Using the detailed equipment information history that is developed via day-to- day activities, supervisors can analyze failure histories, track failure causes, and take action accordingly. Maintenance parts inventories can be better managed, especially when dealing with large numbers of unique and low unit value items that can often be subject to unpredictable demand. Workflow can be better planned and purchasing and procurement functions can be tied directly into maintenance programs.
Don Gibson, Mobile Equipment Supervisor, said, “We monitor odometer readings and fuel consumption statistics on all the trucks and mobile equipment, and we track actual hours of equipment operation in the plants. We enter weekly readings into the AVEVA solution, and the program tracks the average use of each machine, then predicts and schedules PM based on that data.”
The AVEVA solution database that facilitates maintenance planning at Williams Lake is designed to handle data on equipment usage from large entities down to the smallest — from division-level entities down to departments, then machinery type and parts lists. The database has 2,365 entities defined, with 4,615 inventory items in the catalogue that identifies specific equipment. The master purchasing catalogue has 66 parts lists with a total of more than 15,000 items that can be generated instantly on a work order, for any repair. About 115 PM jobs are predefined in the system, with nearly 1,200 PM tasks and 240 safety procedures. Similar databases are maintained for five other Weldwood plants, and coordinated and monitored at head offices in Vancouver.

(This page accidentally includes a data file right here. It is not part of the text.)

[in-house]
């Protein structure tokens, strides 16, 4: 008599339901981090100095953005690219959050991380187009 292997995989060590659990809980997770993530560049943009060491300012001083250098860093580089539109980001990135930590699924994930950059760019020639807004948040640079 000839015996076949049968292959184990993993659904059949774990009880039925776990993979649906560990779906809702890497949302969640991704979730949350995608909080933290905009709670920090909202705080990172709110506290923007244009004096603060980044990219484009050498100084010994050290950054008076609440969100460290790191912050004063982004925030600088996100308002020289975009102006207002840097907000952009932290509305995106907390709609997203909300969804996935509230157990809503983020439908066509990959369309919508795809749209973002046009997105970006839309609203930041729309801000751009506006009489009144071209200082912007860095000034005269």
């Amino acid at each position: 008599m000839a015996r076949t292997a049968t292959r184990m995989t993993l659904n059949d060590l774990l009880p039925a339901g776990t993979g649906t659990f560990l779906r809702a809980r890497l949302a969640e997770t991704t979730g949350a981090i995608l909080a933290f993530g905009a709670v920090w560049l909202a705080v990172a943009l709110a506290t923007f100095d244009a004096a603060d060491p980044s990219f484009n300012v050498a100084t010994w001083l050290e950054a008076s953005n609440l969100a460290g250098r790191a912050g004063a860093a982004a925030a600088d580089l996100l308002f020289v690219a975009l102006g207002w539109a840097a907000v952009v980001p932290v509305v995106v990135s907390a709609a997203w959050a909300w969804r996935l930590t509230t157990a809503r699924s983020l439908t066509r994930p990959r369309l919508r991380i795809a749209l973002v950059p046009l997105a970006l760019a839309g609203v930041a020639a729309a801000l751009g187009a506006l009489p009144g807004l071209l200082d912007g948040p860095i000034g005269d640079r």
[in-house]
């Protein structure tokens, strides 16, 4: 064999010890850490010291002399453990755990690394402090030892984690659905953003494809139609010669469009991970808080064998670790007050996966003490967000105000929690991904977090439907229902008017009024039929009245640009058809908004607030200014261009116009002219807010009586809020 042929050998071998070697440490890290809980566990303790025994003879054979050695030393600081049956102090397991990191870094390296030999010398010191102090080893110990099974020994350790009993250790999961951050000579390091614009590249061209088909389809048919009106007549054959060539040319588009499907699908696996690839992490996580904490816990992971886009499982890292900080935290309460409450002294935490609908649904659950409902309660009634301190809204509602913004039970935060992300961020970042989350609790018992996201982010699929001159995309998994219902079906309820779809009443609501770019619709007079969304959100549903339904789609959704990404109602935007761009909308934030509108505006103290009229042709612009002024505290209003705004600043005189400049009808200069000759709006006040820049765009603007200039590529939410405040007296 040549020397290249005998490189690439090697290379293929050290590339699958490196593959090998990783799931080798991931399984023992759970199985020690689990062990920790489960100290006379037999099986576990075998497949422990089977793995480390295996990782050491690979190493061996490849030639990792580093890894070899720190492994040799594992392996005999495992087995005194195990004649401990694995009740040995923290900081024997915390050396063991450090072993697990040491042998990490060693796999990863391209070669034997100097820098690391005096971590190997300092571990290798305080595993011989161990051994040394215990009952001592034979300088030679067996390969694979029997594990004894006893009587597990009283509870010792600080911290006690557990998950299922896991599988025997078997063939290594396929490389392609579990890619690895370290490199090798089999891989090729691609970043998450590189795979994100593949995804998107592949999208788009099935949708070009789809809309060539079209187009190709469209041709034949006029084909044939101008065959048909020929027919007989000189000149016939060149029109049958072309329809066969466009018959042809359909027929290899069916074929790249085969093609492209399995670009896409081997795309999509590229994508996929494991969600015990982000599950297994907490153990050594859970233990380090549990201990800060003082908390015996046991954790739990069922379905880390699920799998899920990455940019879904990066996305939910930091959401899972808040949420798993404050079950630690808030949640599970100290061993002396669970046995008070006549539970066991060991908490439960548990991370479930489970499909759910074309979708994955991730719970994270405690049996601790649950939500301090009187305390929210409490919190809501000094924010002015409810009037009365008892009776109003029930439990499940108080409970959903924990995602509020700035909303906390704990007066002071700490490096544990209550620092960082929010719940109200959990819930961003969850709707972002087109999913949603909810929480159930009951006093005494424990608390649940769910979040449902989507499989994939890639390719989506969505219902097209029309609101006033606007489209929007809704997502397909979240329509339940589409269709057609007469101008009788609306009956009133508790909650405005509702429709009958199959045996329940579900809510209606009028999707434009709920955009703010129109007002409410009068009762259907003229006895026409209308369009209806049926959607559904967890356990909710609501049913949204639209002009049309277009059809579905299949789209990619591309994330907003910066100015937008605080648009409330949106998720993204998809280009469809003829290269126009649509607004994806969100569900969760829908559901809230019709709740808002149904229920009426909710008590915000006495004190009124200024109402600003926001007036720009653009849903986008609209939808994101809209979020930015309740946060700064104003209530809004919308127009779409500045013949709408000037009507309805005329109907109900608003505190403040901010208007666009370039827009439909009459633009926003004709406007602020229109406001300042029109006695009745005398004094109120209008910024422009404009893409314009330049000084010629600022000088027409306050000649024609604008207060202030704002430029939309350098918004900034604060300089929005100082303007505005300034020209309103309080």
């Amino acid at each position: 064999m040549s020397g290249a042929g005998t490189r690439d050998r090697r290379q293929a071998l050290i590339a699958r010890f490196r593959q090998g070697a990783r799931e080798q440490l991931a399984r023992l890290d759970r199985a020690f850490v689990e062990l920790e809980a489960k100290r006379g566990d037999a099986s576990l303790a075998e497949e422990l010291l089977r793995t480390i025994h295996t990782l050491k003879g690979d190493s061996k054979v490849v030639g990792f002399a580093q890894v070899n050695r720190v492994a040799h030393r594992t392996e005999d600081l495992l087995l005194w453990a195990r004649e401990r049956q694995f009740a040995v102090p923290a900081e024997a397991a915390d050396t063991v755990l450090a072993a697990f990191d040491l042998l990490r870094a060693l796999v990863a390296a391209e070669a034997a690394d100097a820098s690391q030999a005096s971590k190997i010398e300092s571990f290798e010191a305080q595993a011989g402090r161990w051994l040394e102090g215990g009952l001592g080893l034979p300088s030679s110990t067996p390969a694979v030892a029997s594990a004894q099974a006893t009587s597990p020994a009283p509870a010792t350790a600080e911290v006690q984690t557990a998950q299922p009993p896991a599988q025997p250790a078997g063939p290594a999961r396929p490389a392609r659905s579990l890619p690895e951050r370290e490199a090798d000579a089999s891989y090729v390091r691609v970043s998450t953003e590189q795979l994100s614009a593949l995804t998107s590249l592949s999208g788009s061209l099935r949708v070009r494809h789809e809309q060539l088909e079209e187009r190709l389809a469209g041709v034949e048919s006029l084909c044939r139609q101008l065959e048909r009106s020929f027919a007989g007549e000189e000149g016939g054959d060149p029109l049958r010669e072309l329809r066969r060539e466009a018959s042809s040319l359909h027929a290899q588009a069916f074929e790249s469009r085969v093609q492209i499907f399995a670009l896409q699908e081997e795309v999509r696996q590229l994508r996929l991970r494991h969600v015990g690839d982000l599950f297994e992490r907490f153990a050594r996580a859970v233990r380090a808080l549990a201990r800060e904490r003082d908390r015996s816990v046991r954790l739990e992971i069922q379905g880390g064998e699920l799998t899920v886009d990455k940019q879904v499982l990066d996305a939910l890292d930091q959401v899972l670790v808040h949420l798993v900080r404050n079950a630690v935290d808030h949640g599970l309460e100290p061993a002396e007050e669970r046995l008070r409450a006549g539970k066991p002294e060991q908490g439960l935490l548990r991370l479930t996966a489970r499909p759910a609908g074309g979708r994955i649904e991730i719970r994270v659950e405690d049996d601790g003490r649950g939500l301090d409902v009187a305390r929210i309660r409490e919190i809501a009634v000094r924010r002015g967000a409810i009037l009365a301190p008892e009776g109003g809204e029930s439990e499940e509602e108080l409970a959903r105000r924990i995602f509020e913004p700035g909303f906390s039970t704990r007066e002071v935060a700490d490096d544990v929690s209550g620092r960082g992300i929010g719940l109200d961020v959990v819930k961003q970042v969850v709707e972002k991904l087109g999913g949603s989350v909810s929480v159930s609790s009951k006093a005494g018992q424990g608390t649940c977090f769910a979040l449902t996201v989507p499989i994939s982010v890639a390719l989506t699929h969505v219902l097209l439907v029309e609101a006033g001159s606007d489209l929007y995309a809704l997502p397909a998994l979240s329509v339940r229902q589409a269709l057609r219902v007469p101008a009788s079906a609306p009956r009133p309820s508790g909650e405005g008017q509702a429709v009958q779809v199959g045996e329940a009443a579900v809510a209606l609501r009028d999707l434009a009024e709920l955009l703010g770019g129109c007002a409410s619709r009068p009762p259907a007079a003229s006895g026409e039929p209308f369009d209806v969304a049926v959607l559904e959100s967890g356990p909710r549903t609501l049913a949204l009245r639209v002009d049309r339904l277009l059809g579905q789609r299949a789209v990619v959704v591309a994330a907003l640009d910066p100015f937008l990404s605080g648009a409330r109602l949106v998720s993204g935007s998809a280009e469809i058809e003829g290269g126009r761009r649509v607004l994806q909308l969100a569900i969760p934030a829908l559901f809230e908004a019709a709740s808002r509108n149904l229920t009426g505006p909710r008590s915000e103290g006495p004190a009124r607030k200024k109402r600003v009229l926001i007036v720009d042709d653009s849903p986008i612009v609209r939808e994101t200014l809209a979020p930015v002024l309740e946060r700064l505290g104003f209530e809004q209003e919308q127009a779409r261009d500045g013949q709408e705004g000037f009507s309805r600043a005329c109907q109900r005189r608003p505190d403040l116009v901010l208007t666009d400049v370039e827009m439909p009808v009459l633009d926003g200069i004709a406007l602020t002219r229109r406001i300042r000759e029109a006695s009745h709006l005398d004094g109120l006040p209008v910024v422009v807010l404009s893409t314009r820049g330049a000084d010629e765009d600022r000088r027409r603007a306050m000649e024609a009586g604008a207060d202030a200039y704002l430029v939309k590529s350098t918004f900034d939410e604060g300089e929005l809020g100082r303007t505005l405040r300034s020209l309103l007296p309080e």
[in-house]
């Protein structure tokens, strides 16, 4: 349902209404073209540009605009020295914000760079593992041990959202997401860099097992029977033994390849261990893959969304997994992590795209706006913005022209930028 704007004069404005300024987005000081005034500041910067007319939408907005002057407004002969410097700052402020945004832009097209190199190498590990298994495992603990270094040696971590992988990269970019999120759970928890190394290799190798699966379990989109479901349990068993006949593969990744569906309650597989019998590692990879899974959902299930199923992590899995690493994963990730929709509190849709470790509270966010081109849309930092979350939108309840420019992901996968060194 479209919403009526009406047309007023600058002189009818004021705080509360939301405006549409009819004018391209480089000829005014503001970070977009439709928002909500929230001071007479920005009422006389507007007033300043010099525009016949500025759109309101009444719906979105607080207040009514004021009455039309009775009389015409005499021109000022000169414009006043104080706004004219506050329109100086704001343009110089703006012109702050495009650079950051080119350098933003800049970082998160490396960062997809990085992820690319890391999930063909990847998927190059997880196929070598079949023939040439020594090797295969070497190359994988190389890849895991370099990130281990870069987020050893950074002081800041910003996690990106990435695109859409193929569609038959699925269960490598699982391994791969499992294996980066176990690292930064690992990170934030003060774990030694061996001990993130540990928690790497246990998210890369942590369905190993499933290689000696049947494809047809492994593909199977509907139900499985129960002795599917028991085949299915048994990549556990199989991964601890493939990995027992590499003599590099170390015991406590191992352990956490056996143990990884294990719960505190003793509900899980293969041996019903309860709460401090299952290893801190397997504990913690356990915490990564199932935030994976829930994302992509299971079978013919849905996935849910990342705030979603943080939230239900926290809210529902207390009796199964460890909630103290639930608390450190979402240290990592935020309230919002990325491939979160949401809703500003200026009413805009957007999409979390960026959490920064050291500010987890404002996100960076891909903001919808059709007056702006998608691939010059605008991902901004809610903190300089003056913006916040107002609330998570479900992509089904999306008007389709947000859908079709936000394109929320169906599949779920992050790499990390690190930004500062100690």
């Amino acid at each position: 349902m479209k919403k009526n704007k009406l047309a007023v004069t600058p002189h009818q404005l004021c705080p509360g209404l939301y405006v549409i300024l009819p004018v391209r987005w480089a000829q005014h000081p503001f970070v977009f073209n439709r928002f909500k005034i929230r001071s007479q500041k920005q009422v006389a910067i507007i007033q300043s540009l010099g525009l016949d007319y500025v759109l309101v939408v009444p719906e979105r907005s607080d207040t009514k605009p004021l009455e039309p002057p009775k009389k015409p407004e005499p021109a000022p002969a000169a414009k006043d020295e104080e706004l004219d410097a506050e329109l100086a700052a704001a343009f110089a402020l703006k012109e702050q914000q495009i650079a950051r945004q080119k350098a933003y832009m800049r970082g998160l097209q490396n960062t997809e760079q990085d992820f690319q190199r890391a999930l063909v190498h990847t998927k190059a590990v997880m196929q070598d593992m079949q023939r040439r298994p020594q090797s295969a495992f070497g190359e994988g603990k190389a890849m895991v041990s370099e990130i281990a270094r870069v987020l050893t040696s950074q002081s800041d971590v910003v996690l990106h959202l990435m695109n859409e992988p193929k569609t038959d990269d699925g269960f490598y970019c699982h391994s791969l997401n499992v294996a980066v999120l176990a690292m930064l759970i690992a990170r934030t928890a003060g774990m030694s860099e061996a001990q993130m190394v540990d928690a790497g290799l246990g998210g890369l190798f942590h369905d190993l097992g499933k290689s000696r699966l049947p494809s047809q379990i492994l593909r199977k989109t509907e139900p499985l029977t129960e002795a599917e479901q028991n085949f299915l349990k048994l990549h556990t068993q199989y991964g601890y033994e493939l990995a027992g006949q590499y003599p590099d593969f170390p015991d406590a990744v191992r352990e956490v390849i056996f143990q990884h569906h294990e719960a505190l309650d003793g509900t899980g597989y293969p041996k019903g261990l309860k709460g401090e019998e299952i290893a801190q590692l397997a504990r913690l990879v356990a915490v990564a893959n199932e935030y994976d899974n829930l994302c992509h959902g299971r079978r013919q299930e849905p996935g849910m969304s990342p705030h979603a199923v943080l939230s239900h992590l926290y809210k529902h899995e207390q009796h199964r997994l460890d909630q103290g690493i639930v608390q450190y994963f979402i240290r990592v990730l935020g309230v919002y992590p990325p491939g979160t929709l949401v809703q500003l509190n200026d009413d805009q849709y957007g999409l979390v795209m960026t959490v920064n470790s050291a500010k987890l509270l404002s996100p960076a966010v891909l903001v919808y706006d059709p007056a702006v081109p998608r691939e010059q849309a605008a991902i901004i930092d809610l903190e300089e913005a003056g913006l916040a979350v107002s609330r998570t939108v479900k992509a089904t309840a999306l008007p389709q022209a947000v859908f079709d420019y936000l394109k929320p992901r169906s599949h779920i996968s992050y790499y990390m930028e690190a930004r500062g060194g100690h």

The AVEVA solution has become a valuable tool for Weldwood because it has helped the company enhance productivity through more efficient maintenance activities. This is critical for managing service of sophisticated equipment so that production keeps humming at the Williams Lake plywood plant. This single plant produces nearly 230 million square feet of plywood each year from spruce, pine, and fir logs brought in from Crown lands throughout British Columbia.
According to Rick Brandson, Maintenance Supervisor, “We have a maintenance meeting every Thursday to schedule our PM and other service. The normal window is seven hours, but if we need more time we can add to it as needed. It’s all based on production needs. We know ahead of time when we have bigger jobs. We then adjust those maintenance windows accordingly so we can minimize the impact on production.”
The new system has been an important tool in Weldwood’s achievement of ISO 14001 certification at Williams Lake. It helped the company meet stringent audit requirements for environmental systems because of the performance audit trail it provides on all equipment and maintenance operations.
The plant is just about 100% self-sufficient, almost a perfect balance of incoming and outgoing materials — for both fuel purposes and environmental issues. The bark and waste are used to produce heat for drying lumber as well as for heating buildings. The only exception is in the summertime, when there may be a bit of excess waste, so the chips are trucked to a Northwest energy plant that burns it to generate steam, producing power for British Columbia Hydro.
The AVEVA solution has also proven to be a valuable tool to help Weldwood maintenance management achieve a good return on investment at Williams Lake.